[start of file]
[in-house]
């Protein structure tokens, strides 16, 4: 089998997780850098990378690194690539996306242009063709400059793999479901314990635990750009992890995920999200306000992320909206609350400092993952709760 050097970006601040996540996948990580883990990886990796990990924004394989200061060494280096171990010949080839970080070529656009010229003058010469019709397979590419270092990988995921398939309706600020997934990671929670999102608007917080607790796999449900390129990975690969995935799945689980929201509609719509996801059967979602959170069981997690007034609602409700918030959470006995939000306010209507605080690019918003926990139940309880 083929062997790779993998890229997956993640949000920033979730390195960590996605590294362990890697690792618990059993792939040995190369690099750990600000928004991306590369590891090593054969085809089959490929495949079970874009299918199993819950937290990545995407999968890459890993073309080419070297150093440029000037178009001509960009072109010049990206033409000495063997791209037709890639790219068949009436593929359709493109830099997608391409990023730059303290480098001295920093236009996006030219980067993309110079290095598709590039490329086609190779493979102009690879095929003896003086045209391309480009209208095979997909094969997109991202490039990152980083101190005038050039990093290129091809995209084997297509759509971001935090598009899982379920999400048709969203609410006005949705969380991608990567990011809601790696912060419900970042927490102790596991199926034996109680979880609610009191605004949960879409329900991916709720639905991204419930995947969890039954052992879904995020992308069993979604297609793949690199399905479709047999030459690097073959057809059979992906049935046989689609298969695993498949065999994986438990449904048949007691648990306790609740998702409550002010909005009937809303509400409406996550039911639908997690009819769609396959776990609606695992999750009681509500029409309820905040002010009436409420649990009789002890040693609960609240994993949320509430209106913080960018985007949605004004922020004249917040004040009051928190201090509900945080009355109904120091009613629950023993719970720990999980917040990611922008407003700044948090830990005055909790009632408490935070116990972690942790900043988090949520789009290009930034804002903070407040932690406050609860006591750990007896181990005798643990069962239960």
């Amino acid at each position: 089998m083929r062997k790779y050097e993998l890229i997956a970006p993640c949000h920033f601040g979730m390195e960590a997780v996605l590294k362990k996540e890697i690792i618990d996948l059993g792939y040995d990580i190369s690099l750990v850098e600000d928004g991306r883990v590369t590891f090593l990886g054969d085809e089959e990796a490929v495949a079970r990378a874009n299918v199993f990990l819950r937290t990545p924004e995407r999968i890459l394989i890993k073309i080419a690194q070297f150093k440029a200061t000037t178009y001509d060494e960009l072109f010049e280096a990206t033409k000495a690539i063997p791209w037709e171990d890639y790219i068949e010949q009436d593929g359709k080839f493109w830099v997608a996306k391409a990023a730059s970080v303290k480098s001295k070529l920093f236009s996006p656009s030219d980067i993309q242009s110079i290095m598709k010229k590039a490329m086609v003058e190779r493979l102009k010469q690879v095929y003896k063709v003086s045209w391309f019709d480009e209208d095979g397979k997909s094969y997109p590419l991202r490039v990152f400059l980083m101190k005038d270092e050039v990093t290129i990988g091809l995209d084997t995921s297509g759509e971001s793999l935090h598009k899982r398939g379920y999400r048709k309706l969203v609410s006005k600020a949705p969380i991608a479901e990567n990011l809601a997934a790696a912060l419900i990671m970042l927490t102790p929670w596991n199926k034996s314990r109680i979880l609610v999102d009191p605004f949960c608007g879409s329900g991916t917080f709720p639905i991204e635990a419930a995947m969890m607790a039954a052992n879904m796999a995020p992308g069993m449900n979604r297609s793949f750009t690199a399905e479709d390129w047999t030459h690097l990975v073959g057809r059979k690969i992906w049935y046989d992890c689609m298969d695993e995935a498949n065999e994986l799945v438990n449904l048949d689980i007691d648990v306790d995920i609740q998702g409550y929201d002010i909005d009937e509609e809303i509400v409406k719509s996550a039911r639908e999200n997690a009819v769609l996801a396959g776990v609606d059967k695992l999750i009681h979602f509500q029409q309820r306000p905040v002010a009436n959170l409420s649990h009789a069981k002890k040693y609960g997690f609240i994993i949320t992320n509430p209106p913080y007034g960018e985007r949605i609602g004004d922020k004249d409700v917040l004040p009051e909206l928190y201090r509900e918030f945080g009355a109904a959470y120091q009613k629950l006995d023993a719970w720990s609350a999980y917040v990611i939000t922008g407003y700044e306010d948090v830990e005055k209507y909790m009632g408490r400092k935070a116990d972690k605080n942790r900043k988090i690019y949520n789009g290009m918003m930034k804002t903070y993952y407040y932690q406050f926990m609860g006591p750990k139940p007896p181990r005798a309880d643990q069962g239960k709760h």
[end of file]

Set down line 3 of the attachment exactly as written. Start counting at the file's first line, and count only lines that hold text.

């Amino acid at each position: 089998m083929r062997k790779y050097e993998l890229i997956a970006p993640c949000h920033f601040g979730m390195e960590a997780v996605l590294k362990k996540e890697i690792i618990d996948l059993g792939y040995d990580i190369s690099l750990v850098e600000d928004g991306r883990v590369t590891f090593l990886g054969d085809e089959e990796a490929v495949a079970r990378a874009n299918v199993f990990l819950r937290t990545p924004e995407r999968i890459l394989i890993k073309i080419a690194q070297f150093k440029a200061t000037t178009y001509d060494e960009l072109f010049e280096a990206t033409k000495a690539i063997p791209w037709e171990d890639y790219i068949e010949q009436d593929g359709k080839f493109w830099v997608a996306k391409a990023a730059s970080v303290k480098s001295k070529l920093f236009s996006p656009s030219d980067i993309q242009s110079i290095m598709k010229k590039a490329m086609v003058e190779r493979l102009k010469q690879v095929y003896k063709v003086s045209w391309f019709d480009e209208d095979g397979k997909s094969y997109p590419l991202r490039v990152f400059l980083m101190k005038d270092e050039v990093t290129i990988g091809l995209d084997t995921s297509g759509e971001s793999l935090h598009k899982r398939g379920y999400r048709k309706l969203v609410s006005k600020a949705p969380i991608a479901e990567n990011l809601a997934a790696a912060l419900i990671m970042l927490t102790p929670w596991n199926k034996s314990r109680i979880l609610v999102d009191p605004f949960c608007g879409s329900g991916t917080f709720p639905i991204e635990a419930a995947m969890m607790a039954a052992n879904m796999a995020p992308g069993m449900n979604r297609s793949f750009t690199a399905e479709d390129w047999t030459h690097l990975v073959g057809r059979k690969i992906w049935y046989d992890c689609m298969d695993e995935a498949n065999e994986l799945v438990n449904l048949d689980i007691d648990v306790d995920i609740q998702g409550y929201d002010i909005d009937e509609e809303i509400v409406k719509s996550a039911r639908e999200n997690a009819v769609l996801a396959g776990v609606d059967k695992l999750i009681h979602f509500q029409q309820r306000p905040v002010a009436n959170l409420s649990h009789a069981k002890k040693y609960g997690f609240i994993i949320t992320n509430p209106p913080y007034g960018e985007r949605i609602g004004d922020k004249d409700v917040l004040p009051e909206l928190y201090r509900e918030f945080g009355a109904a959470y120091q009613k629950l006995d023993a719970w720990s609350a999980y917040v990611i939000t922008g407003y700044e306010d948090v830990e005055k209507y909790m009632g408490r400092k935070a116990d972690k605080n942790r900043k988090i690019y949520n789009g290009m918003m930034k804002t903070y993952y407040y932690q406050f926990m609860g006591p750990k139940p007896p181990r005798a309880d643990q069962g239960k709760h």